Teachers, student at odds with Sebring school board

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It was a packed house Wednesday night as the Sebring Board of Education met to discuss a number of issues.

The board went into executive session around 7 p.m. and stayed there past midnight with teachers and parents waiting outside closed doors.

Two main issues stood out. One is that teachers claim their contract isn’t being followed. The teachers union said they have filed a record 25 grievances this year, which is something that was unheard of in years past. They are blaming the new superintendent, Chris Lewis, saying there have been issues with personal days, reassignments and sick leave.

The union said the board is blaming decreasing enrollment and its bleak financial picture for implementing a reduction in force policy. But union members claim the school is shuffling people and eliminating teachers, but then hiring new ones and classifying the moves as a reduction in force.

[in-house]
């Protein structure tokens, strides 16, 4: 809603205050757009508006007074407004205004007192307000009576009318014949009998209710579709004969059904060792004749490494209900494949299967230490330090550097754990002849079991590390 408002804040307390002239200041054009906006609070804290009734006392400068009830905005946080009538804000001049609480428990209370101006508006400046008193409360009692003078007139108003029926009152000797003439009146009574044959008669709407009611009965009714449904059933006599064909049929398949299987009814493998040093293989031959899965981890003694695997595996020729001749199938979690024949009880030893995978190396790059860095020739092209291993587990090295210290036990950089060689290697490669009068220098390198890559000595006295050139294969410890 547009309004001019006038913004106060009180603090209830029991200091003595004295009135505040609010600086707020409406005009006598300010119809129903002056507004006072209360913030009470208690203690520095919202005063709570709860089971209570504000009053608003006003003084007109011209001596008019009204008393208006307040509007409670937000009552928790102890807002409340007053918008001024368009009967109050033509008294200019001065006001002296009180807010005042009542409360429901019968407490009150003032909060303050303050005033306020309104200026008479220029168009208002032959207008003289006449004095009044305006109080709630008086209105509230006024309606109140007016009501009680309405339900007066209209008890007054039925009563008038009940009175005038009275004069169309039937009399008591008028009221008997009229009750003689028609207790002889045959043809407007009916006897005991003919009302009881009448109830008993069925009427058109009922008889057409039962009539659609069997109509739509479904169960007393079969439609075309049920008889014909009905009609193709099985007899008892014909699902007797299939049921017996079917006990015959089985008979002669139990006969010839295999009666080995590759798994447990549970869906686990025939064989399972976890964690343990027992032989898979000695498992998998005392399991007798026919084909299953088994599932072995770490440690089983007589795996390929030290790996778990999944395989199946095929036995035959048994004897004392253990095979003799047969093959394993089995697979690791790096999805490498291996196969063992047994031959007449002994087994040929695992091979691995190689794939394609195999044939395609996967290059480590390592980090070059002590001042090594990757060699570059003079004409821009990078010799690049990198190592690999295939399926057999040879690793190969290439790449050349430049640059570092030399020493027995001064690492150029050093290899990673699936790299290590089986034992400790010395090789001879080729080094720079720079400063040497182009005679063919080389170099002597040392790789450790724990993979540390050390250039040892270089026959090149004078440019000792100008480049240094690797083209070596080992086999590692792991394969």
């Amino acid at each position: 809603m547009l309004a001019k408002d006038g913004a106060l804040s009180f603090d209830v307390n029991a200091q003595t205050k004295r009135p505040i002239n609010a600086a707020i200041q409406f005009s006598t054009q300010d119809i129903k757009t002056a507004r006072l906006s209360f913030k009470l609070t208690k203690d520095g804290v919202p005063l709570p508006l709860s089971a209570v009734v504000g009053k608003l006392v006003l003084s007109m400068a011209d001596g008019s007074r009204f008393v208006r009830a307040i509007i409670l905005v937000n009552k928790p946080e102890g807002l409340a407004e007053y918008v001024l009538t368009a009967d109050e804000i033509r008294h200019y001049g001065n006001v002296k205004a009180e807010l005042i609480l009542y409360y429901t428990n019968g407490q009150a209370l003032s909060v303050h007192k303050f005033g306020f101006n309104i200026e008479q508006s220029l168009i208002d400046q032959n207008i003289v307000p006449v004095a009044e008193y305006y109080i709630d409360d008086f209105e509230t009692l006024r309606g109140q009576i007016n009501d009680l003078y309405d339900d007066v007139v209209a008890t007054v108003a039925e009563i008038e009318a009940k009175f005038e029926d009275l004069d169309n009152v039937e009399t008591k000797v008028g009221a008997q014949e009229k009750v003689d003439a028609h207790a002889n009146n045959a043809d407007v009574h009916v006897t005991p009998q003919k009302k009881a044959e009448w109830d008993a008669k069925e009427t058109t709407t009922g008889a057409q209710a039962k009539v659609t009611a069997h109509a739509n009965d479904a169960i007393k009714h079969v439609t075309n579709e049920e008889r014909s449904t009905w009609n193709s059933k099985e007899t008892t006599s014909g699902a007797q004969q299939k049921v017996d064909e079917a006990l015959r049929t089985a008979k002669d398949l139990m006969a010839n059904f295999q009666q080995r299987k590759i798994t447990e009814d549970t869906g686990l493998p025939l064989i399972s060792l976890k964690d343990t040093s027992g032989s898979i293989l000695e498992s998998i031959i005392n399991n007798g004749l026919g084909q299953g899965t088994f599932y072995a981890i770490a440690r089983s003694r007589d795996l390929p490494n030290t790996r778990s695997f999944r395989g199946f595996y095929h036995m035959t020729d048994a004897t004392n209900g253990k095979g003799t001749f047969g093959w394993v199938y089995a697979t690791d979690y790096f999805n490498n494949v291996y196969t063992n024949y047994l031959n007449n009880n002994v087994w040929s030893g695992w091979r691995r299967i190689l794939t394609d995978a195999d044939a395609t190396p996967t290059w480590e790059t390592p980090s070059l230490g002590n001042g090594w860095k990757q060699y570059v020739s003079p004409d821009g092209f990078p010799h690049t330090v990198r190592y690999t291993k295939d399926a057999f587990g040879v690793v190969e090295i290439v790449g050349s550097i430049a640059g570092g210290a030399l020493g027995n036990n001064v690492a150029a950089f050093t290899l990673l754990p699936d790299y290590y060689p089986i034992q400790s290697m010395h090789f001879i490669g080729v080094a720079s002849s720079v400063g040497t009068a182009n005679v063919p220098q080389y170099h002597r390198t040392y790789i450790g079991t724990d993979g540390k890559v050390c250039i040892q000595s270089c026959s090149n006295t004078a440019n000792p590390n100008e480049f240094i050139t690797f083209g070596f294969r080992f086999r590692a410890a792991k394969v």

“We’re facing a substantial deficit,” said Lewis. “In order to fiscally be responsible, in terms of being able to finish the year out of the red and in the black, it’s necessary to make a reduction in workforce.”

But it wasn’t just the teachers that were seeking answers at Wednesday’s meeting. Emily Waseman, 8, has been fighting an extremely rare form of cancer usually found in adults. Last week, her parents received word that she would be denied open enrollment next year because of the school district’s current fiscal situation. Waseman would need special medical attention that the district can’t afford.

Emily has been attending the Sebring Local School District for three years, but her family lives in the West Branch School District.

Her parents were granted the opportunity to address the board.

“It looks like she’s being denied because she will need some occupational therapy, some physical therapy which I don’t understand because she will be provided that by someone else, not the school, if she does,” said Emily’ father Brian Waseman. “Like her surgeon says, what if come September, she’s fought her way back to where’s she’s fine?”

The board said they would meet with her doctors to discuss the girl’s needs to see if they could accommodate her.  Emily’s brother is currently enrolled in the Sebring district for next school year.

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